As a social worker, I have worked with many older adults (65+) who have been referred to mental health services for problems relating to memory, mood, perception, - all subsequently reducing their ability to independently cope with their everyday lives. In this role I collected and collated their unique personal histories from the individual and from spouses and/or family members. These life stories are fundamental in both making a diagnosis, and more importantly, in assessing how the person will cope with a chronic illness. Life stories are based on memories that construct the individual's past, present and future. Holes in recall make understanding who you are, and who the people around you are, seriously problematic. Loss of memory equates to loss of self.
Common in people with moderate to severe dementia is the inability to recognize one’s self and one’s closest family members. Individuals question who it is that they see in the mirror, and can not accept that it is their own reflection. The reason for this ‘disorientation to self’ is the loss of short-term memories essential to secure the individual’s reality to the present day. Most often, people with dementia rely on their oldest memories stemming from their own childhood, youth or early adulthood. The aged face in the mirror does not support the individual’s perceived self-identity as say, a 10year old child. As a consequence, the spouse of the last 40 years cannot be explained (or believed), and adult children become strangers. Further adding to the distress of all involved, is that the person with dementia will often seek out parents, siblings (in the childhood form) and persons relevant to this former phase of their life. As with most symptoms of dementia, this does not occur in everyone, and it may not be a constant symptom. Medications may reduce the distress and anxiety, but are unable to correct how the individual perceives themselves and their place in the world.
Secondly I would like to relate a conversation that I had with a woman who sustained a head injury after being knocked off her bicycle. It was our first meeting and she mentioned that she had visited my homeland, Australia. When I asked her which parts of Australia she had visited, she apologized and told me that she had been in an accident and had no memory of the trip. Hence all her memories of this holiday, and her life before the accident, have been manufactured from photographs and stories she has been given by family and friends. She has long-term memory loss, and is reliant on others to create her past for her. Again, a loss of memory, albeit long-term memory, has made this individual dependent on others to fill the gaps to create a more complete sense of self.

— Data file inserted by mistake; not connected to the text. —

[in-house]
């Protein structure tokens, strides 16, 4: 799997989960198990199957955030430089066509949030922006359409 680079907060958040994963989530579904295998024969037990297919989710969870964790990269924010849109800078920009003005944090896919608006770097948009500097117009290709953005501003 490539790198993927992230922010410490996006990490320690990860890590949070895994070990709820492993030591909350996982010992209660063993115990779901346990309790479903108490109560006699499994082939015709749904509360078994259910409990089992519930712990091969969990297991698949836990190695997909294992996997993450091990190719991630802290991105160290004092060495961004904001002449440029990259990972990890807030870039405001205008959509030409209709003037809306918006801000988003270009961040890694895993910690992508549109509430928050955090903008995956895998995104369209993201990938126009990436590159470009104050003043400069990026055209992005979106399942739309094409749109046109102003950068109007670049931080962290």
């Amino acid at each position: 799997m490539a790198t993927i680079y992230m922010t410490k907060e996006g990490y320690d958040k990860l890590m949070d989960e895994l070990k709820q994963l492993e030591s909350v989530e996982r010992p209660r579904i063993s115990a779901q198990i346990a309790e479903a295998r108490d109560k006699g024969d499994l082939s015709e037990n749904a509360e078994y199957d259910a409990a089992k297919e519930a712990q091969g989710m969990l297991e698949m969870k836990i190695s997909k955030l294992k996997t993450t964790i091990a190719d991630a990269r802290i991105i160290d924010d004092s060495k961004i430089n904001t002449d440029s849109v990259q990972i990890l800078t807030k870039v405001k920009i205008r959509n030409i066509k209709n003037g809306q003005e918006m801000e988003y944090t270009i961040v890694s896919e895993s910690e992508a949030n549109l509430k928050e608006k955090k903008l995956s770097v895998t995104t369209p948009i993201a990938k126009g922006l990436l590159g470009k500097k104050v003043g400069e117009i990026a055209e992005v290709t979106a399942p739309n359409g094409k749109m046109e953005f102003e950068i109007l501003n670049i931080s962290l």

Final point to diminish any lingering doubts re: the relationship between loss of memory and self-identity. Alcohol. Many people have experienced anxiety after being unable to recall what they did or where they went, following imbibing too many alcoholic drinks. This loss of recall may be restricted to period of only a few hours – but it does leave the individual with a gap in their history that can have serious consequences (eg: a pregnancy, car accident, etc); and that leaves the individual at the mercy of others to fill in the details of their life that have been erased from their memory.
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